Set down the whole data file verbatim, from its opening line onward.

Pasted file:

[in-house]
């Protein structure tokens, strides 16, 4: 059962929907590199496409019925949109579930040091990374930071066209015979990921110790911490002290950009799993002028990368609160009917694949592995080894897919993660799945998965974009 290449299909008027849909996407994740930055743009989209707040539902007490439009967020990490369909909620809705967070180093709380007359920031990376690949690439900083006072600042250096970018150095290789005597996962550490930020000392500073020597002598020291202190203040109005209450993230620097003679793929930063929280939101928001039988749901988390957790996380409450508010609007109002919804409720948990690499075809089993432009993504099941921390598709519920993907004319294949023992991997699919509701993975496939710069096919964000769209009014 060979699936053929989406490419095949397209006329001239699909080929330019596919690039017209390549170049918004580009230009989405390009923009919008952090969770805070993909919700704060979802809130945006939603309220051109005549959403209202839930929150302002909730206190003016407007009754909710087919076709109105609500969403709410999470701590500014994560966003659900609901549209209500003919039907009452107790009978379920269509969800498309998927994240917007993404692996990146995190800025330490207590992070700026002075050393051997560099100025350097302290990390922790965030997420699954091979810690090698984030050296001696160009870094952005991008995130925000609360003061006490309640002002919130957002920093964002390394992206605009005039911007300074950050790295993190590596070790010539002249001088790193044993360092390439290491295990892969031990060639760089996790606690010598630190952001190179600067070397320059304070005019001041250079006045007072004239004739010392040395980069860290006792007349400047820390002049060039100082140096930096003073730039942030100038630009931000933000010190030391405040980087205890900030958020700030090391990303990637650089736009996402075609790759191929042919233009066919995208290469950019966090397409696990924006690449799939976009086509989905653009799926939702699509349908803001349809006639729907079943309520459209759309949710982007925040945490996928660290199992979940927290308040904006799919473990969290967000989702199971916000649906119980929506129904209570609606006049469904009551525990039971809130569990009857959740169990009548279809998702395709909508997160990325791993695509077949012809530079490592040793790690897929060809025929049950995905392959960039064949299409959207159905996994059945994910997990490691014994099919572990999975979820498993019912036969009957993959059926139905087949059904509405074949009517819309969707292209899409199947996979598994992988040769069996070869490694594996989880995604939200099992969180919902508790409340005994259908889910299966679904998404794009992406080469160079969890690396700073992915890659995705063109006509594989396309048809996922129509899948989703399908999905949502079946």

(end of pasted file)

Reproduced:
[in-house]
């Protein structure tokens, strides 16, 4: 059962929907590199496409019925949109579930040091990374930071066209015979990921110790911490002290950009799993002028990368609160009917694949592995080894897919993660799945998965974009 290449299909008027849909996407994740930055743009989209707040539902007490439009967020990490369909909620809705967070180093709380007359920031990376690949690439900083006072600042250096970018150095290789005597996962550490930020000392500073020597002598020291202190203040109005209450993230620097003679793929930063929280939101928001039988749901988390957790996380409450508010609007109002919804409720948990690499075809089993432009993504099941921390598709519920993907004319294949023992991997699919509701993975496939710069096919964000769209009014 060979699936053929989406490419095949397209006329001239699909080929330019596919690039017209390549170049918004580009230009989405390009923009919008952090969770805070993909919700704060979802809130945006939603309220051109005549959403209202839930929150302002909730206190003016407007009754909710087919076709109105609500969403709410999470701590500014994560966003659900609901549209209500003919039907009452107790009978379920269509969800498309998927994240917007993404692996990146995190800025330490207590992070700026002075050393051997560099100025350097302290990390922790965030997420699954091979810690090698984030050296001696160009870094952005991008995130925000609360003061006490309640002002919130957002920093964002390394992206605009005039911007300074950050790295993190590596070790010539002249001088790193044993360092390439290491295990892969031990060639760089996790606690010598630190952001190179600067070397320059304070005019001041250079006045007072004239004739010392040395980069860290006792007349400047820390002049060039100082140096930096003073730039942030100038630009931000933000010190030391405040980087205890900030958020700030090391990303990637650089736009996402075609790759191929042919233009066919995208290469950019966090397409696990924006690449799939976009086509989905653009799926939702699509349908803001349809006639729907079943309520459209759309949710982007925040945490996928660290199992979940927290308040904006799919473990969290967000989702199971916000649906119980929506129904209570609606006049469904009551525990039971809130569990009857959740169990009548279809998702395709909508997160990325791993695509077949012809530079490592040793790690897929060809025929049950995905392959960039064949299409959207159905996994059945994910997990490691014994099919572990999975979820498993019912036969009957993959059926139905087949059904509405074949009517819309969707292209899409199947996979598994992988040769069996070869490694594996989880995604939200099992969180919902508790409340005994259908889910299966679904998404794009992406080469160079969890690396700073992915890659995705063109006509594989396309048809996922129509899948989703399908999905949502079946």